Being accused of and charged with a crime can be frightening. The criminal justice system often seems to be built against the defendant even though they are innocent until proven guilty. Because you could be convicted of a crime you didn't commit and face severe penalties, you might feel that the unfounded allegations should be dealt with and the alleged victim or witnesses should recant their statements and have the charges dropped.
You might try talking to the victim or witness to make them see your side of the story and show how the events were misconstrued. But doing this may not only have little effect on how your case proceeds but may also result in additional criminal charges.
The State Decides Whether or Not to Pursue a Case
Many people believe that because the alleged victim or a witness made the report, they can take back their story and the criminal charges will be dropped. However, this is not the case.
In any criminal matter, a prosecuting attorney working on behalf of the state of Texas will handle the case. After a victim or witness makes a report, it gets forwarded to the prosecutor. They review the information and decide whether enough evidence exists to charge the alleged offender.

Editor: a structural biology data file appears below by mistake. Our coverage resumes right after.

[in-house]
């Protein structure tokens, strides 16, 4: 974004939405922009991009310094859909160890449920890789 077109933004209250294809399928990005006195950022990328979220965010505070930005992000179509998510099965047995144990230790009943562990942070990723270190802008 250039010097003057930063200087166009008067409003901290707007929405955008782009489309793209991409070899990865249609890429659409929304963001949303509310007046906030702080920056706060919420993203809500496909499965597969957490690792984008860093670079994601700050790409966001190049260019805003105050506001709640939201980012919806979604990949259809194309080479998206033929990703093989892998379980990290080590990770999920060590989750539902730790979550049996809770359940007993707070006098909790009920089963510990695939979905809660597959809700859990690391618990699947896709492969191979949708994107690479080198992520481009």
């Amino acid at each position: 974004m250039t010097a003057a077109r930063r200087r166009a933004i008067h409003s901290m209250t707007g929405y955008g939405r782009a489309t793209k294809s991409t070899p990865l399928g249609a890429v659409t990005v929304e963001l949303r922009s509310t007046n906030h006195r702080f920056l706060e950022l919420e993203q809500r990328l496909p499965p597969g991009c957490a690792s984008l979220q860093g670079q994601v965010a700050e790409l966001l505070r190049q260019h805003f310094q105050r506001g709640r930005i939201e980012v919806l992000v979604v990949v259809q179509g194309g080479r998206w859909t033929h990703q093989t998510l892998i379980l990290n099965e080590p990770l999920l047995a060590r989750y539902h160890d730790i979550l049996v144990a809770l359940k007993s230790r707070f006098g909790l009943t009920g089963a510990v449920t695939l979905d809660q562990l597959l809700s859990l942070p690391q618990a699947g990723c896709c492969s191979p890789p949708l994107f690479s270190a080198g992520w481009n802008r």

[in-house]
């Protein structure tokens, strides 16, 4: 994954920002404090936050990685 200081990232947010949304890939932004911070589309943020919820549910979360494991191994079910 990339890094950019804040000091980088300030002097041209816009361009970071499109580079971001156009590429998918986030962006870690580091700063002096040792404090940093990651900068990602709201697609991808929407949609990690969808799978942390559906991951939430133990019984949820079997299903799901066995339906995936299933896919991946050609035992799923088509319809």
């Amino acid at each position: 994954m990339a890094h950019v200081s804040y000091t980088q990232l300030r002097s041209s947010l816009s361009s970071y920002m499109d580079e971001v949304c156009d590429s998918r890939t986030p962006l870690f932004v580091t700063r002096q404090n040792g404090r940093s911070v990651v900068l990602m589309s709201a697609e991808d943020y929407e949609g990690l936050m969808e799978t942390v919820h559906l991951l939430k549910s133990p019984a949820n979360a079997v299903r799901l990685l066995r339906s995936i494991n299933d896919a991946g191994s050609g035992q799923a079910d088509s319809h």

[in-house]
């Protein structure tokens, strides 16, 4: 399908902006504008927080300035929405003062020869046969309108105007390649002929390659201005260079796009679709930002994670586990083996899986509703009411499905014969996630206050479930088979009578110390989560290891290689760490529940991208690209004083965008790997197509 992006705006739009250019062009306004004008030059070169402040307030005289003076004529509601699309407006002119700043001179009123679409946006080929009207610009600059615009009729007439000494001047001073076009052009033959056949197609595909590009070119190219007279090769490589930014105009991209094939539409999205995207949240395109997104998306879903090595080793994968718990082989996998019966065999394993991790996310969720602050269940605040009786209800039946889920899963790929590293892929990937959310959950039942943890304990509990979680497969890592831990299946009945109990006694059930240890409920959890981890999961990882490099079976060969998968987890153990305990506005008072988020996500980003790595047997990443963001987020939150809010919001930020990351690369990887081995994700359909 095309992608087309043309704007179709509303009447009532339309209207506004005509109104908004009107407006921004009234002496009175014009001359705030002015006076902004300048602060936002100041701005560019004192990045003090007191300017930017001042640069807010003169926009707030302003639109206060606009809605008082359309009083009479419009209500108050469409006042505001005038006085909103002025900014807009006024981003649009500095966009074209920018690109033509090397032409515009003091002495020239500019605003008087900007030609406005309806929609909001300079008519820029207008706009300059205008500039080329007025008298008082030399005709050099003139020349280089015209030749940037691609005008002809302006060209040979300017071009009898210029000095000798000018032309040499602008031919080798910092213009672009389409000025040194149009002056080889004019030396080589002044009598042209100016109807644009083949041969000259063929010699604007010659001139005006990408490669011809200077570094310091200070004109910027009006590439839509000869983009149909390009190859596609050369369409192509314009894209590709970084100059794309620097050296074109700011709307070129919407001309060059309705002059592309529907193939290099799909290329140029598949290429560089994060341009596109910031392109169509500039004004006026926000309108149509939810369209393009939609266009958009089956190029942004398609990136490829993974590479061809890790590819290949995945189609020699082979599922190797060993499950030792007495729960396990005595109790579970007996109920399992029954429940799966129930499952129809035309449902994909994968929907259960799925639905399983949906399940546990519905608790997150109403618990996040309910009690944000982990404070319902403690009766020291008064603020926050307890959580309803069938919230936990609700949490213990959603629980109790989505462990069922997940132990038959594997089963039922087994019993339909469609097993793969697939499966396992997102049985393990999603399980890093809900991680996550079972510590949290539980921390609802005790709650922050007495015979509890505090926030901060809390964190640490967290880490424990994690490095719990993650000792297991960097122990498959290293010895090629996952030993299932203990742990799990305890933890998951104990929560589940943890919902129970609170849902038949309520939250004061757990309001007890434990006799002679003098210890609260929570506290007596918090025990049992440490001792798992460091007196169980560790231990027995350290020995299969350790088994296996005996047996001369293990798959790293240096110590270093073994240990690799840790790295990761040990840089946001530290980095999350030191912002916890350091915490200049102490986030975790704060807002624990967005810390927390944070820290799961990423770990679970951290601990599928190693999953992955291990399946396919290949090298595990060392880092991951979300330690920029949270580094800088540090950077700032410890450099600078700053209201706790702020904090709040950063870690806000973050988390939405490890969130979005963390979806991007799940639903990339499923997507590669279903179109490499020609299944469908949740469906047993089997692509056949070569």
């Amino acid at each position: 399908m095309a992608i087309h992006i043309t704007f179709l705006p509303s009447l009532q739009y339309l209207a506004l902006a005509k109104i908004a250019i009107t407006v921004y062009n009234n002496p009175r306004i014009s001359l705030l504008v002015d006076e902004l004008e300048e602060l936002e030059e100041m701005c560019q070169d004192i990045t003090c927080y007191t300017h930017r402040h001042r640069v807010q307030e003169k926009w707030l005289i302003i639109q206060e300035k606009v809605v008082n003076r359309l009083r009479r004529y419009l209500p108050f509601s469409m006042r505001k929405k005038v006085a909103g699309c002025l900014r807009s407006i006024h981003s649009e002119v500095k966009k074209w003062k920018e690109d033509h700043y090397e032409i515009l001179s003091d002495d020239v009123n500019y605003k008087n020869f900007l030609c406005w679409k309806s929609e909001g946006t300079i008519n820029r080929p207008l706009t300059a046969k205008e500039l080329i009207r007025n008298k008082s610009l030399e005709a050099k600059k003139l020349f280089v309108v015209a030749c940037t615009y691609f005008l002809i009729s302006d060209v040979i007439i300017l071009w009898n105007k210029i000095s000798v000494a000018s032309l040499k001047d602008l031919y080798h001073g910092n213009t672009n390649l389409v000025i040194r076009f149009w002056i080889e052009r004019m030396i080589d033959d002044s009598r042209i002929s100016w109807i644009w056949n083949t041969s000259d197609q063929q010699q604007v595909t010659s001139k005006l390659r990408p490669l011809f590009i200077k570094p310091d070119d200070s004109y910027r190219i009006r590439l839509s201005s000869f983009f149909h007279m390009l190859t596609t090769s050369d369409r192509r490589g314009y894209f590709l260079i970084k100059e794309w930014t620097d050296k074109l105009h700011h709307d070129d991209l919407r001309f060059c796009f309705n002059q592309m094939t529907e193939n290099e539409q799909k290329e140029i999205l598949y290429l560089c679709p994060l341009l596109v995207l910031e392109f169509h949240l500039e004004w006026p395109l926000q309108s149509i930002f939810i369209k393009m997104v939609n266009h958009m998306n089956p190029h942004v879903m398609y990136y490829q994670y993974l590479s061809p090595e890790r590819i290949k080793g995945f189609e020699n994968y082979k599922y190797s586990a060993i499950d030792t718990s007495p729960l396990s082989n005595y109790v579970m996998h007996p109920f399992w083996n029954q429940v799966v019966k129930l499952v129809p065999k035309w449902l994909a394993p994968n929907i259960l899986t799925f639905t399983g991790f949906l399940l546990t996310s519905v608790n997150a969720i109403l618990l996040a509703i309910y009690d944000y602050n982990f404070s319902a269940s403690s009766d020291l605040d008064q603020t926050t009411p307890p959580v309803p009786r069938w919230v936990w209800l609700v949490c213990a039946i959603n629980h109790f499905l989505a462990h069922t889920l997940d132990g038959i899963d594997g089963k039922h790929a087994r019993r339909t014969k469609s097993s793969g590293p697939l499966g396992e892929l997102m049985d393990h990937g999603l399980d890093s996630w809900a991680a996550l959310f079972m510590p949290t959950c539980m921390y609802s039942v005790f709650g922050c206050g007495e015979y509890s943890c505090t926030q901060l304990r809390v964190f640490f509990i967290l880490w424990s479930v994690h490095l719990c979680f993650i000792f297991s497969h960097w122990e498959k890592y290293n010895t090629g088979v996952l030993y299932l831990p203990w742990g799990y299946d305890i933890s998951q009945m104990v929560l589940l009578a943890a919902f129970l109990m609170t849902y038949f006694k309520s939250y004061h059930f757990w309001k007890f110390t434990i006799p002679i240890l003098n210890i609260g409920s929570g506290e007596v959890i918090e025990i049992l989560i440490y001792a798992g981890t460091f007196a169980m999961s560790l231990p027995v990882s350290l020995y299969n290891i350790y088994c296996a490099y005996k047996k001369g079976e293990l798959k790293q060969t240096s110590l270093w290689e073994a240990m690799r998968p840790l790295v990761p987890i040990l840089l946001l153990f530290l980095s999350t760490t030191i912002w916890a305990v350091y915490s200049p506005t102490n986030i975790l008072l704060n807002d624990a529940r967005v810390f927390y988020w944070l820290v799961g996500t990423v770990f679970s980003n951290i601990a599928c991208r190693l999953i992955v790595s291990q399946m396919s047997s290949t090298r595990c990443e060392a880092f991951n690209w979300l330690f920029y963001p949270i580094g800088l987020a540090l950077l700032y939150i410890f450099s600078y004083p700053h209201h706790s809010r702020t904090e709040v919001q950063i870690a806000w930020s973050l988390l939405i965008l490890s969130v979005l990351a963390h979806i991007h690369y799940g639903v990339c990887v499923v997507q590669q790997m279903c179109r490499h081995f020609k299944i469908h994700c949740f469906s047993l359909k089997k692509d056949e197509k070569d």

Thus, because it is the state that actually pursues the matter, only the state can drop the charges. If you try talking a witness out of reporting an alleged offense or testifying at trial, it won't stop the state from prosecuting you. The prosecutor's case might be weakened if the alleged victim or witness recants, but they will consider the totality of the evidence before deciding how to proceed.
Facing Retaliation Charges
Talking to a witness to try to stop them from reporting or testifying might also result in your being charged with retaliation. Texas Penal Code 36.06 states that anyone who engages or attempts to engage in such conduct may be charged with a third-degree felony, which is punishable by between 2 and 10 years' imprisonment. It may also result in a fine of up to $10,000.
In some cases, such as when the person retaliated against was a juror, the charge elevates to a second-degree felony. The conviction penalties for this offense include up to 20 years in prison and/or a fine of up to $10,000.
Under the retaliation statute, for your actions to be considered a crime, you must have intentionally harmed or threatened to harm the witness.
Speak with a Lawyer About Your Case
Rather than attempting to take your criminal matter into your own hands to try to prevent your case from moving forward, consult with a defense attorney. They can discuss legal options for how to proceed and can work hard for a favorable outcome, such as getting charges reduced or dropped, thereby minimizing potential conviction penalties.